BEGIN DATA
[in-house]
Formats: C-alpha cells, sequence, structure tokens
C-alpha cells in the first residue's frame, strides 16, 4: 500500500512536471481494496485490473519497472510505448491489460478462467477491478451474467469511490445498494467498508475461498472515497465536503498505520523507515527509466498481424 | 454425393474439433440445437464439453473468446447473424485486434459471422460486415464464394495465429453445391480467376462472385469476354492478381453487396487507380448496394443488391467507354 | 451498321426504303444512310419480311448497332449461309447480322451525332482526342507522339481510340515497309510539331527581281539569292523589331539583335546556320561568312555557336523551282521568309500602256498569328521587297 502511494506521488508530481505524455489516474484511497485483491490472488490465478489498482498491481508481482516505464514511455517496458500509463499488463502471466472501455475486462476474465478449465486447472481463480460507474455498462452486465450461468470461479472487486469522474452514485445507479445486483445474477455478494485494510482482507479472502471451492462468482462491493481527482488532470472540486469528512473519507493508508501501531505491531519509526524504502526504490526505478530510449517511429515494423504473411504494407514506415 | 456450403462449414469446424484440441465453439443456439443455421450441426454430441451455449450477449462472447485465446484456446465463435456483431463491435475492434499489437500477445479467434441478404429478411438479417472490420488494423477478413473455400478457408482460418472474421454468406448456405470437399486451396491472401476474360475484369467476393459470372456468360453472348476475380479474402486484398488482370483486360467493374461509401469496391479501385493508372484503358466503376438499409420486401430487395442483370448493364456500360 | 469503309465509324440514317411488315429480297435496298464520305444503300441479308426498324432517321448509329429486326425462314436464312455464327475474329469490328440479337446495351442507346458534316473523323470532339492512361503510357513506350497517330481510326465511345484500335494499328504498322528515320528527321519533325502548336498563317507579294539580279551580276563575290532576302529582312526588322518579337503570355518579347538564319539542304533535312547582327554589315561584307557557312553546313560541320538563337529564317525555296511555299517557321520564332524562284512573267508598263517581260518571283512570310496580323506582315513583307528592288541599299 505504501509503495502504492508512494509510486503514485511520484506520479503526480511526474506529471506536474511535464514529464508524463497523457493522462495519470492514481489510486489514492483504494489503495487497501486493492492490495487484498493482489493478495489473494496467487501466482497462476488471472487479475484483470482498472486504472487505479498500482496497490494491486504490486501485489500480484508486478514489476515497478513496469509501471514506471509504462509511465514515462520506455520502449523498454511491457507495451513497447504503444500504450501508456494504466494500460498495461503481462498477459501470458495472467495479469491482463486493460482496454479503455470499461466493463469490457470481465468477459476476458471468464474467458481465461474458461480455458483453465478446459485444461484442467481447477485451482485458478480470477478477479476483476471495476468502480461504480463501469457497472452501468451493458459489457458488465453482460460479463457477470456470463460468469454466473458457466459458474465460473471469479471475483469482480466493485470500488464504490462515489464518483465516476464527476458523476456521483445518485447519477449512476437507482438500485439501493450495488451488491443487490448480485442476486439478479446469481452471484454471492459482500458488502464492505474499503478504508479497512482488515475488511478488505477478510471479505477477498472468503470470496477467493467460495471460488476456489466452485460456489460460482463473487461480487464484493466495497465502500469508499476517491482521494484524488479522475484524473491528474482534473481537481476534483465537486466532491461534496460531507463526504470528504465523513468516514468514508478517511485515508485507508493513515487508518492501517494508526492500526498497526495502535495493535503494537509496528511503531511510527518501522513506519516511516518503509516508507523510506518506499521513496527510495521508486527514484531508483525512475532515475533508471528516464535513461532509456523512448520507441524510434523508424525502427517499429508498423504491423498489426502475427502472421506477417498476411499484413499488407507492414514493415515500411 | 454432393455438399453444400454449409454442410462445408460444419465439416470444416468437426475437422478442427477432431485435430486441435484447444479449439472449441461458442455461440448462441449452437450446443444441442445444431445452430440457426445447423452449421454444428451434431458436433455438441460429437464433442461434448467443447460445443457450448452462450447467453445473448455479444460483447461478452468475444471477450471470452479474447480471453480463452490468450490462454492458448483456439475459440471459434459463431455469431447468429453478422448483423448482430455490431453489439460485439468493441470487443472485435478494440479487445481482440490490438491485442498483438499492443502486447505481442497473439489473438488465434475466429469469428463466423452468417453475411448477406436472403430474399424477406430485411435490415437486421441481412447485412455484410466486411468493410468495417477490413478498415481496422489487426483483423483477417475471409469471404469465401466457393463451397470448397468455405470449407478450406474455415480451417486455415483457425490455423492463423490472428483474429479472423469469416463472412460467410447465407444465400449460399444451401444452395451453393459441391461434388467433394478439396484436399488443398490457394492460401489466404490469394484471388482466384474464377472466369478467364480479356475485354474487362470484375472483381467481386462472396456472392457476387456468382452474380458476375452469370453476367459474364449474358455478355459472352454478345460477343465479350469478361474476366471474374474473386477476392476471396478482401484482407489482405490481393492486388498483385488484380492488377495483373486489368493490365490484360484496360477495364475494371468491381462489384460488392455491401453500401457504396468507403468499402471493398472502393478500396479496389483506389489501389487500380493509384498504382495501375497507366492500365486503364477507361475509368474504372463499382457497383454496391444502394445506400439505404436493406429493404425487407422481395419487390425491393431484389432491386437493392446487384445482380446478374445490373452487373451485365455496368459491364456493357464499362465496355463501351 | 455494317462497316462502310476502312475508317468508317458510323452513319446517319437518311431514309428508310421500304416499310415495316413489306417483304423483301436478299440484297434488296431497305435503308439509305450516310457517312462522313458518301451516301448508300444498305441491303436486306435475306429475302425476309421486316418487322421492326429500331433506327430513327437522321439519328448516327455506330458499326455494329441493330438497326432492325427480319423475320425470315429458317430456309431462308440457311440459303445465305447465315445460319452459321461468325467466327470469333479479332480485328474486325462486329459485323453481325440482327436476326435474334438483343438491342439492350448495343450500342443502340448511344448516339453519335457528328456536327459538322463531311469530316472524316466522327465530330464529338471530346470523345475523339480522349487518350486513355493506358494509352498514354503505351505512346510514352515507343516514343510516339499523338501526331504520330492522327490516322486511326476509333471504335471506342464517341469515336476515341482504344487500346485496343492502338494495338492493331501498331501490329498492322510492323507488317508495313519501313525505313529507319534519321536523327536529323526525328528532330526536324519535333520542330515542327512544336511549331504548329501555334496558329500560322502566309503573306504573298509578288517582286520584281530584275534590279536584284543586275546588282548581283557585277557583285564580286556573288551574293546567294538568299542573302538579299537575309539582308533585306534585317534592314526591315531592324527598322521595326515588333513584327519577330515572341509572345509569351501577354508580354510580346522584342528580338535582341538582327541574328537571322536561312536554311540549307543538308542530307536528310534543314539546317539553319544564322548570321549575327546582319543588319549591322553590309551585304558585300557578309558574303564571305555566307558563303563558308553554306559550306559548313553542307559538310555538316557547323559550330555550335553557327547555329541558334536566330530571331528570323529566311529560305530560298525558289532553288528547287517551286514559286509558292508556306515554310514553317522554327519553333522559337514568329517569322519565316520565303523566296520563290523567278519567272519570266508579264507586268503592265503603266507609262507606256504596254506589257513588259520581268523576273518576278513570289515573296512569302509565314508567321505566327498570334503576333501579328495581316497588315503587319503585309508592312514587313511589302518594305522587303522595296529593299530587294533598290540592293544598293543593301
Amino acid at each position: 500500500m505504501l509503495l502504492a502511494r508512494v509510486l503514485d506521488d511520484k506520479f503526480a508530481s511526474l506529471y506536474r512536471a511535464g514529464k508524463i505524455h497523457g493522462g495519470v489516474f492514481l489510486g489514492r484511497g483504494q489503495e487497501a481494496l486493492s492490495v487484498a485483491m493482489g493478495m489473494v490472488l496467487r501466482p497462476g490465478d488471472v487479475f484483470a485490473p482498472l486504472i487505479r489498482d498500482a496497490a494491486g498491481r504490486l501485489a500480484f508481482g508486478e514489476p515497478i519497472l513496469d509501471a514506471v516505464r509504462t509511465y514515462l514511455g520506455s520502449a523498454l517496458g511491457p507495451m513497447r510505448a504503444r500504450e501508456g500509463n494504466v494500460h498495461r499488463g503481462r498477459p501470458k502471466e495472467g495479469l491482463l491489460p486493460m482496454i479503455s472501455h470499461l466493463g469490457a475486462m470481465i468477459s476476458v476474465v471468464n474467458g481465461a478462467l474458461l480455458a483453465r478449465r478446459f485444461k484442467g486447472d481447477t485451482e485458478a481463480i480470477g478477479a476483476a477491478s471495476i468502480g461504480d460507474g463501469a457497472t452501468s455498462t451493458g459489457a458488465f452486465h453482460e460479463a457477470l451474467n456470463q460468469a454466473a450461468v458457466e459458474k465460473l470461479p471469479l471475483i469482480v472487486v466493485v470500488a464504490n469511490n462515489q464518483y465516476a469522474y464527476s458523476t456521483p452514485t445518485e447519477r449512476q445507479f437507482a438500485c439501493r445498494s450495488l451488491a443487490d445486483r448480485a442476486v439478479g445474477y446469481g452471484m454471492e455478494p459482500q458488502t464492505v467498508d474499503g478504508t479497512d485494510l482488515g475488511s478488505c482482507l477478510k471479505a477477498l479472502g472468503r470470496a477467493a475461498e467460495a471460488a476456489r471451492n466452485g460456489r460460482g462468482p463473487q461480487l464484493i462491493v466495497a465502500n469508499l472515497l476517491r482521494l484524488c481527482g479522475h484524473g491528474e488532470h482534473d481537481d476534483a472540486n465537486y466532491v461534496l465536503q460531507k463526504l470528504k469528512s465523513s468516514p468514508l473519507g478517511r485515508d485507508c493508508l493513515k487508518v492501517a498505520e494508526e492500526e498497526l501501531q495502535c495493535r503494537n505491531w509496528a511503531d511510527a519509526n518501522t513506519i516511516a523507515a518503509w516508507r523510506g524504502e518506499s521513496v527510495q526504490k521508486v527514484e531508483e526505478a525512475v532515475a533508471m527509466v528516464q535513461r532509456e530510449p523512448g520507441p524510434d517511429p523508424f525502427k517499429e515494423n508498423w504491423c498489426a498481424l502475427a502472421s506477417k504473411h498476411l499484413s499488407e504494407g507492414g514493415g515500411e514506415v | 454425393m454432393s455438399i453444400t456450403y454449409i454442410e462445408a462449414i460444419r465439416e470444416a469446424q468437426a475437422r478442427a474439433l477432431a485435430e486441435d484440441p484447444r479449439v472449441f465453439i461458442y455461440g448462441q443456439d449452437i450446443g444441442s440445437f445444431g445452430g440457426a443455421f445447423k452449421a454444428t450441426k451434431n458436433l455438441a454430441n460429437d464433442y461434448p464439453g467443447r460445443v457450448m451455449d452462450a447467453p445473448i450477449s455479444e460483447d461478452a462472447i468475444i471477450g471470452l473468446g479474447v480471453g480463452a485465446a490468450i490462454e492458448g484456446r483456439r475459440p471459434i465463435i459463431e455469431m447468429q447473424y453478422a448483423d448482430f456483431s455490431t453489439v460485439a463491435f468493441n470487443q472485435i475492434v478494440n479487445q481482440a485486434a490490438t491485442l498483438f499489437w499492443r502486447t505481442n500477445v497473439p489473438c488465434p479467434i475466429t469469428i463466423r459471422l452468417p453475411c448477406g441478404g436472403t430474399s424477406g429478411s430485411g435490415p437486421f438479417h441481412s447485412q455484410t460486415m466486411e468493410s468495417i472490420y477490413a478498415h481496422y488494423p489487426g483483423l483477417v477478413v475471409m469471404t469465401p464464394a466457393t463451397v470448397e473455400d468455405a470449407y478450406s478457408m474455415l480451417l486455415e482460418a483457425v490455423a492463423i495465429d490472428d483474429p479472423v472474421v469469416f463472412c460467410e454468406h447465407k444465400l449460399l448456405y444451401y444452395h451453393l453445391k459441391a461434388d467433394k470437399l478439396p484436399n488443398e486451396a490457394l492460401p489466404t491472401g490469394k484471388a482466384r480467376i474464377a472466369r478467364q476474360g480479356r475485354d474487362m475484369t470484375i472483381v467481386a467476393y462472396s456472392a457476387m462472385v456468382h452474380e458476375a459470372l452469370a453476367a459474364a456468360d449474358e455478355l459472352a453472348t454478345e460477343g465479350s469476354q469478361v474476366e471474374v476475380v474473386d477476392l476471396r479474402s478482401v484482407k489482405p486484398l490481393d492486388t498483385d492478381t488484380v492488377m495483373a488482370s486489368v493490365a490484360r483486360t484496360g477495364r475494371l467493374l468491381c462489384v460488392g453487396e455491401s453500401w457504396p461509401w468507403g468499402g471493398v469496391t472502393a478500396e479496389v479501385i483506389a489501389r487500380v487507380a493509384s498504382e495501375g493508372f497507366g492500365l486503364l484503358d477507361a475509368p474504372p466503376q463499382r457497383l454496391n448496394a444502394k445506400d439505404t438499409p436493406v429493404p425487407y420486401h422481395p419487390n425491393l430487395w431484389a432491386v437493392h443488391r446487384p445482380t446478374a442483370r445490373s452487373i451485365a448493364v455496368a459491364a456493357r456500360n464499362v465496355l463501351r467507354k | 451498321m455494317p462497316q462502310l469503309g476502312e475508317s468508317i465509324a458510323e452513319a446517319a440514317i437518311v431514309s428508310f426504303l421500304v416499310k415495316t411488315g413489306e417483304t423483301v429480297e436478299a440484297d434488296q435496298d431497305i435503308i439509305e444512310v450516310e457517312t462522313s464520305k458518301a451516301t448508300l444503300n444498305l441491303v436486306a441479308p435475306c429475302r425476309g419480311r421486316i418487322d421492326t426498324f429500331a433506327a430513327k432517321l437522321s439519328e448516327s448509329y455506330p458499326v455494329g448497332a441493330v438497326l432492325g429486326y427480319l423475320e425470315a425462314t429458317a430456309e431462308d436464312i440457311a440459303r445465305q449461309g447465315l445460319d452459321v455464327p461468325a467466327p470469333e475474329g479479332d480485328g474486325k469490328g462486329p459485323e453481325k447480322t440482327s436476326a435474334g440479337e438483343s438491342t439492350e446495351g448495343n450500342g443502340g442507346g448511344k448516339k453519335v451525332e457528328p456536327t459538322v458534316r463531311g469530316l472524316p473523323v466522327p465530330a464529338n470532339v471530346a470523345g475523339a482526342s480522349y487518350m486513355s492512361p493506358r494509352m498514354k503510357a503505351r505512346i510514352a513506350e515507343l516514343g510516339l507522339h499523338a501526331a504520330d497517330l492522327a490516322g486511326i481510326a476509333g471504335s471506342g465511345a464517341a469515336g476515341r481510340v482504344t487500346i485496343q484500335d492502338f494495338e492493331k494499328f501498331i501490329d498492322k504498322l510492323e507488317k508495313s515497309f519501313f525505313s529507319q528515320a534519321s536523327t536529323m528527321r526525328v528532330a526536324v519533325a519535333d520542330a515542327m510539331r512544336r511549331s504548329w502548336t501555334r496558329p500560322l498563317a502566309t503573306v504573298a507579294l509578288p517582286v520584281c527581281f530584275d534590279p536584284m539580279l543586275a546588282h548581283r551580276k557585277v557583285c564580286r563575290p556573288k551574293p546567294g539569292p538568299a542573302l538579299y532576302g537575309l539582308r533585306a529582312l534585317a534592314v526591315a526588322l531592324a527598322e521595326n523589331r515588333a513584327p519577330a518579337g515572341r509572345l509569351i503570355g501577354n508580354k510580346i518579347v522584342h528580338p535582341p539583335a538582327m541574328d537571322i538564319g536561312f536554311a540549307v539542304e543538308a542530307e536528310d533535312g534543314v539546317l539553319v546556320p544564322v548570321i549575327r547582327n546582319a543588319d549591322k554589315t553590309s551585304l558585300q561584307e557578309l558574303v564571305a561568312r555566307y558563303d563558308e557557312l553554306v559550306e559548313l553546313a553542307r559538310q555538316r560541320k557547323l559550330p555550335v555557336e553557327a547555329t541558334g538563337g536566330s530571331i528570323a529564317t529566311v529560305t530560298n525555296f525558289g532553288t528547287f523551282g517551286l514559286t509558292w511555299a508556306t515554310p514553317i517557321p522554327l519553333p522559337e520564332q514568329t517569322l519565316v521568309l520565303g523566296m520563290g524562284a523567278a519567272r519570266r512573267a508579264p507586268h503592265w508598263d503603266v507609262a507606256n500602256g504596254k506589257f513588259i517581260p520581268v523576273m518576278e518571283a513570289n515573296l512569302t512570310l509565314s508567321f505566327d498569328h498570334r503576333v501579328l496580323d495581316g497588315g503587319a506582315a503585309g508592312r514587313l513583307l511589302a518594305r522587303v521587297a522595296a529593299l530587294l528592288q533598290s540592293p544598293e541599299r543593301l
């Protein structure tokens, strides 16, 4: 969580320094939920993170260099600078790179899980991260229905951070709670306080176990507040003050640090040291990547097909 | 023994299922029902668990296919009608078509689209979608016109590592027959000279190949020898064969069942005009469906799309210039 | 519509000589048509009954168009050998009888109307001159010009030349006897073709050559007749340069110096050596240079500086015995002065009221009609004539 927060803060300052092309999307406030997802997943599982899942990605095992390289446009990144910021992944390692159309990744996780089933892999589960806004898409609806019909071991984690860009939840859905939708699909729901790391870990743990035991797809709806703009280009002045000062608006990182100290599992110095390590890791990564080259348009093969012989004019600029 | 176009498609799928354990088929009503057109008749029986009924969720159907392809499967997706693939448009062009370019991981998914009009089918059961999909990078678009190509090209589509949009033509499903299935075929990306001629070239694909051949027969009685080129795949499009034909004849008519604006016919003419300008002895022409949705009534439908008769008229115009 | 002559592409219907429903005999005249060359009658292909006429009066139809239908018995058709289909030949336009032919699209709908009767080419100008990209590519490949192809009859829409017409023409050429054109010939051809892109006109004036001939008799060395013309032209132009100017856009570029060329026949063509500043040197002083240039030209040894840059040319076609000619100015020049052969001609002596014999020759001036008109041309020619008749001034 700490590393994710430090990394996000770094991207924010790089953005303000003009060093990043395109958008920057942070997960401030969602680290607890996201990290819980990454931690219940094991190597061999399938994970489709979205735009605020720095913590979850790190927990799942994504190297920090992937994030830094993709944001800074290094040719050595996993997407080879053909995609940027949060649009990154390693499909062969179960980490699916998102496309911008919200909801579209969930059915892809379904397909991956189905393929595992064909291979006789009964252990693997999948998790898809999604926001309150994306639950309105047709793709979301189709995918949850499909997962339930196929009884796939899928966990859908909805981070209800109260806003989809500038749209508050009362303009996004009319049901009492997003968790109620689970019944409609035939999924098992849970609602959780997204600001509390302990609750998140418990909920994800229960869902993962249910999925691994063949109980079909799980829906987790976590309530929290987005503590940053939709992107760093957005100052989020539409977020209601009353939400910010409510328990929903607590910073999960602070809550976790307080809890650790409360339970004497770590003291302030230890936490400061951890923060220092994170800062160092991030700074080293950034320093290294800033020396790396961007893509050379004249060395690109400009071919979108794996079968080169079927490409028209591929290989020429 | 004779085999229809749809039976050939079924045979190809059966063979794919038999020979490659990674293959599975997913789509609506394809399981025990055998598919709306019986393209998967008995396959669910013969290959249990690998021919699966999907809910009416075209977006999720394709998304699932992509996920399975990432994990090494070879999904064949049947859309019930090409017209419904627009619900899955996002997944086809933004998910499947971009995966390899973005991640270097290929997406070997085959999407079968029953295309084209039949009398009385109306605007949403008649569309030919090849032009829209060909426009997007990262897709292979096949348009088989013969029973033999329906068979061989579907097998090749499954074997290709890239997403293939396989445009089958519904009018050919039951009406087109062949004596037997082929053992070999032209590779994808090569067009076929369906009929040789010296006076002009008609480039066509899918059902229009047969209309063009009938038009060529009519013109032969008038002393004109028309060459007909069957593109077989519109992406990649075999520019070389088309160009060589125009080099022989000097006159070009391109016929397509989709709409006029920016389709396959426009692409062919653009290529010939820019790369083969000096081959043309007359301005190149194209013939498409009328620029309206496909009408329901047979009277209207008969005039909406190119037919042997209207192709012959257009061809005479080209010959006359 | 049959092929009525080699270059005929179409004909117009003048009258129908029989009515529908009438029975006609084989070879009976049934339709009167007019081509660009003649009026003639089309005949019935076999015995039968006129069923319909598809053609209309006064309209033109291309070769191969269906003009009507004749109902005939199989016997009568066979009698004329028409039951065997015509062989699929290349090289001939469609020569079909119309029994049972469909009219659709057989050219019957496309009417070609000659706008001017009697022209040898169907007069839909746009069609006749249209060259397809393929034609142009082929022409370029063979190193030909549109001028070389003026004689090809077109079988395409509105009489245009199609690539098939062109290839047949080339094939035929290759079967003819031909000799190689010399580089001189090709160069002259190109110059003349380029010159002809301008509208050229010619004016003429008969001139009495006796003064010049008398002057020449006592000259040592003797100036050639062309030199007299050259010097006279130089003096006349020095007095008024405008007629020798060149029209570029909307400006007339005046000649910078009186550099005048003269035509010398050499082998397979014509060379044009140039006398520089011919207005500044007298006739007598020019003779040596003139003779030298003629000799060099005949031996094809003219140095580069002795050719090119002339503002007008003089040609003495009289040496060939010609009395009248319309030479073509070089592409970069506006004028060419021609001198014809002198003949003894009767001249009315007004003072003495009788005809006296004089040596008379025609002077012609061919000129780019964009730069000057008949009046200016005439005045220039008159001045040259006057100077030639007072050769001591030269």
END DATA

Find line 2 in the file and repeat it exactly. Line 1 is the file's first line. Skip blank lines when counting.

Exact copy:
Formats: C-alpha cells, sequence, structure tokens